“We don’t have a lot of refrigerator space, so this is the only place we pick up produce,” Christine says. “If we can take back a good hunk of produce to people, it really helps out. Otherwise, we have macaroni and cheese and canned goods. But people need fresh produce, and it’s expensive.” – Christina Nava, Volunteer Open Arms Pantry

Christine Nava is a volunteer for Open Arms Pantry, a Harvesters partner agency in Olathe.

Every second and fourth Tuesday of the month, she pulls a box truck into a church parking lot in Overland Park to wait for mobile shopping floor distribution to begin.

At 8:30 a.m., a loaded Harvesters semi-truck pulls into the lot and the driver unloads palettes of fresh produce using a hydraulic jack. With a nod from an onsite coordinator, volunteers from the social services agencies line up and start filling their shopping carts.

“Johnson County is an underserved county, and we wanted to improve outreach where there are a lot of agencies close together. The agencies pick up produce here, head back to their pantries and the food will be in the hands of the community by noon,” says Ryan Kepley, Harvesters’ Agency Services Manager.

While the pantries routinely stock up on dry goods at Harvesters’ warehouse at 3801 Topping Ave., the addition of the mobile shopping floor in 2018 has proven to be an efficient way to expand distribution of fresh produce.

“It makes it so much easier to pick up fresh produce five minutes from your pantry instead of 30 minutes one way,” Kepley says. “The truck will be here, unload, agencies will grab product and our driver will reload and be done in 45 minutes. It’s incredibly fast.”

Each social service agency that shows up is entitled to an equal share of the day’s bounty, although a lack of refrigerator space means some organizations voluntarily forgo a full share. Open Arms’ share on a previous week weighed in at roughly 1,800 pounds to be further distributed between the 80 to 90 families the pantry serves each week.

Christine Nava’s shopping strategy includes quickly zeroing in on the “hodgepodge” palettes – what she describes as smaller quantities of less popular fruits and vegetables, items that are more likely to hit the preferences of the wide demographics Open Arms Pantry serves, which includes Hispanics, Muslims and Russians.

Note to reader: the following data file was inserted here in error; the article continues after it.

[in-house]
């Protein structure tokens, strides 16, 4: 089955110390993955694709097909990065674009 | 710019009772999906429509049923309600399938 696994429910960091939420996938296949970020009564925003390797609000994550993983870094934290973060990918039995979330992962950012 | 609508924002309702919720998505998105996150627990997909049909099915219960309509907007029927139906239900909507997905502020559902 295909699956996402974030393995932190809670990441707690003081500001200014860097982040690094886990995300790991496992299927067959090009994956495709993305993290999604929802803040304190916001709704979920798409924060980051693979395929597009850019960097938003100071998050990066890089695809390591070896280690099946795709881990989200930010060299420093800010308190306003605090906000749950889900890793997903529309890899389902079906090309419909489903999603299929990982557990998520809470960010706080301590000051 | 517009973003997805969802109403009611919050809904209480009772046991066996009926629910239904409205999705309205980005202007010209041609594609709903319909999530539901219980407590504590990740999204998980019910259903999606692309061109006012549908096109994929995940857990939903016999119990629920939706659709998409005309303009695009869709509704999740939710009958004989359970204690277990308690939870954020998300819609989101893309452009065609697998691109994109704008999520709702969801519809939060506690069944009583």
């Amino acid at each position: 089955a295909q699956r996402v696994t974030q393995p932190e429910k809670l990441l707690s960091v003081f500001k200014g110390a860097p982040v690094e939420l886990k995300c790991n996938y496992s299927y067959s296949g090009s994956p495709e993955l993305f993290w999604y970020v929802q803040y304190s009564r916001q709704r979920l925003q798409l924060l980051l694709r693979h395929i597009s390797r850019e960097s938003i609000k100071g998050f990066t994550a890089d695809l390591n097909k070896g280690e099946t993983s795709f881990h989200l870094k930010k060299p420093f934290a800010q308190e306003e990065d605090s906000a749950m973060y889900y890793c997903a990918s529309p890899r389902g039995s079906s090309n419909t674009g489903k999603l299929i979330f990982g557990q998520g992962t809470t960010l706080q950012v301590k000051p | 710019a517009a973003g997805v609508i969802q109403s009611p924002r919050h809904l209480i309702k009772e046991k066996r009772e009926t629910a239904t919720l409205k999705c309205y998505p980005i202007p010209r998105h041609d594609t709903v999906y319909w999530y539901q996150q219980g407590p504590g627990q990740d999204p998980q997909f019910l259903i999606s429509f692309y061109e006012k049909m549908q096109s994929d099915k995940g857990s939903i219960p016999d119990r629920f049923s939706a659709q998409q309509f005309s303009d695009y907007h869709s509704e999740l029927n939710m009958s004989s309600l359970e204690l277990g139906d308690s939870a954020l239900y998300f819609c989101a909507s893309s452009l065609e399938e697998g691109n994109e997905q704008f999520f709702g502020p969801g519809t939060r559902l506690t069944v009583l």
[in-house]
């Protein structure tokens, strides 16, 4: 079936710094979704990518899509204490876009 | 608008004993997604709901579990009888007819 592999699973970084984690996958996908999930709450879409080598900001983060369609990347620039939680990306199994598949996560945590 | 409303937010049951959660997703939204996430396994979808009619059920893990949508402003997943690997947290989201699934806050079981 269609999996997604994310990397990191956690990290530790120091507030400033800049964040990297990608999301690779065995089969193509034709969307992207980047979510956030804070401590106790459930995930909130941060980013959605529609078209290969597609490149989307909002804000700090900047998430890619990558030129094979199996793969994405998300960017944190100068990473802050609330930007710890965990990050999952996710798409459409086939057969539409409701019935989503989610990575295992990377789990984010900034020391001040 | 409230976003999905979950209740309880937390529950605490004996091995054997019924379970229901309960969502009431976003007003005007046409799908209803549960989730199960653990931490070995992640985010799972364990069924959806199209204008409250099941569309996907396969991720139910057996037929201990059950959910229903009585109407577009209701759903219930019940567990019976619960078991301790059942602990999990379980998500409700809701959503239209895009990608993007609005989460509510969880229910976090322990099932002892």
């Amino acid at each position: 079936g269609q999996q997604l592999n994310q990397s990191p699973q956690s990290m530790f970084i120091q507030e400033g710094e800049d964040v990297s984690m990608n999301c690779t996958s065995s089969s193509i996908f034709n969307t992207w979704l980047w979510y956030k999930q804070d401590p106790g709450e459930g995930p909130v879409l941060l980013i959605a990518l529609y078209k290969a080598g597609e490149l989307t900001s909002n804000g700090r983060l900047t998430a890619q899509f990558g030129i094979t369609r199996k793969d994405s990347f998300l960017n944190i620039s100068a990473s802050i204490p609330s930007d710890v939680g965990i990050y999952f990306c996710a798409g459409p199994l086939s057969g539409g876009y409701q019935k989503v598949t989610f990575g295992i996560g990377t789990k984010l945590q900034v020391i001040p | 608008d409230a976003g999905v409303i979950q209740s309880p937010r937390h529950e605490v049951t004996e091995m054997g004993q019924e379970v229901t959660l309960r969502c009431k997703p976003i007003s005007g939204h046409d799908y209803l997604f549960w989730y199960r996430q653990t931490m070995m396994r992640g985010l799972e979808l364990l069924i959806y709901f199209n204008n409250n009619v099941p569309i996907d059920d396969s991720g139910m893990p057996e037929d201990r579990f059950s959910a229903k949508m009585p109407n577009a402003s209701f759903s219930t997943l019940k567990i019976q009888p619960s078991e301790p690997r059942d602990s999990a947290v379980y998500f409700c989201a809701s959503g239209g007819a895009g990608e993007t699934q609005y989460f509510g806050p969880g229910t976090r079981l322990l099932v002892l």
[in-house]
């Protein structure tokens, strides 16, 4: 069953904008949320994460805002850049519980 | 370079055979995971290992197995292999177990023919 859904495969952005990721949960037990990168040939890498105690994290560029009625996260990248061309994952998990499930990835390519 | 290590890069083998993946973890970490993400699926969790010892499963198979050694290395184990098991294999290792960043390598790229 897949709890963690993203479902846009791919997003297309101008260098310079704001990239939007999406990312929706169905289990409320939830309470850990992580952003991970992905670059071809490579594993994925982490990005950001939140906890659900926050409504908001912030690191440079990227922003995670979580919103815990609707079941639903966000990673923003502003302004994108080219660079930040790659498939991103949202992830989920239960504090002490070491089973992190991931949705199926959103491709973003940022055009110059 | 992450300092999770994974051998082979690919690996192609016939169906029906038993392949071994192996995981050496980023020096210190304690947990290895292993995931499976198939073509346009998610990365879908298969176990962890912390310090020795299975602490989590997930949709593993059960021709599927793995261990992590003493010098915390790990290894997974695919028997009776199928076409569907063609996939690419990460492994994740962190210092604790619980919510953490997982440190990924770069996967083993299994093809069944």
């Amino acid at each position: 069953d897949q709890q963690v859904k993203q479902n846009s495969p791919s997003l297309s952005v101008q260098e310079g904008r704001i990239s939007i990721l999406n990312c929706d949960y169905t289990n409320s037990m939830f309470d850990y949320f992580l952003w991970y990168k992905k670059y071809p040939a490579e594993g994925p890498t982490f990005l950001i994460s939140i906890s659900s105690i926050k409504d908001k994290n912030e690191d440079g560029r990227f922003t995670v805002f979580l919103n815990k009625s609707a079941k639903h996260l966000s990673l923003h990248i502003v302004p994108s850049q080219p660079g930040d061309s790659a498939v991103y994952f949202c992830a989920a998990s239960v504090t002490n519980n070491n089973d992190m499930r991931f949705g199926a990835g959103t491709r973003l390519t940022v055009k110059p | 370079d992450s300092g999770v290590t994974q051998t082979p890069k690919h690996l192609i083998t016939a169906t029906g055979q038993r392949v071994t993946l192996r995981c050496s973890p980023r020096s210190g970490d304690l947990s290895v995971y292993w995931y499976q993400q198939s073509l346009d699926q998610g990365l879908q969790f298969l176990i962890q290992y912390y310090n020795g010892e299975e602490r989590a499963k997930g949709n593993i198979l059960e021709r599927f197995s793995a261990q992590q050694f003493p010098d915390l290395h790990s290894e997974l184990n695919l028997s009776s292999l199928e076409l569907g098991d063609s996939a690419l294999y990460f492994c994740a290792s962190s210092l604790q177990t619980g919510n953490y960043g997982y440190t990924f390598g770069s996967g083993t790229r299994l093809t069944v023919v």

In the fall of 2023, the Harvesters mobile shopping floor expanded to serve social service agencies in the Northland. On the first and third Wednesday of the month, Pamela Sparks pulls her SUV into a church parking lot on Vivion Road.

She arrives a half hour before the Harvesters truck is scheduled to arrive in order to be sure she does not have to wait for a shopping cart, which slows down getting the food back to Harvesters partner agency, A Turning Point Food Pantry in Gladstone, Mo..

When Pamela retired a decade ago, she began volunteering at the pantry, which she describes as starting “in a closet” but has now grown to serve 90 families.

“And we could do more. We have those shelves filled, and whoosh, it’s just gone!” she says of the rising need.

Pamela is training another volunteer, Mary Fisher, in the art of the shopping floor. When the palettes have been unloaded, the women eagerly work together to lift items into their shopping cart.

After their haul is weighed, the senior women transfer all the items onto a blanket covering the SUV’s trunk, an exercise that includes Mary nimbly climbing into the trunk heads of cabbage, bags of sweet potatoes, ears of corn, flats of strawberries and bags of salad mix.

While sitting cross-legged, Mary stashes a few cabbages in the awkward spaces and joke about their workout.

“It’s as good for us as the people we do it for,” Pamela says. “It’s good for our hearts and bodies.”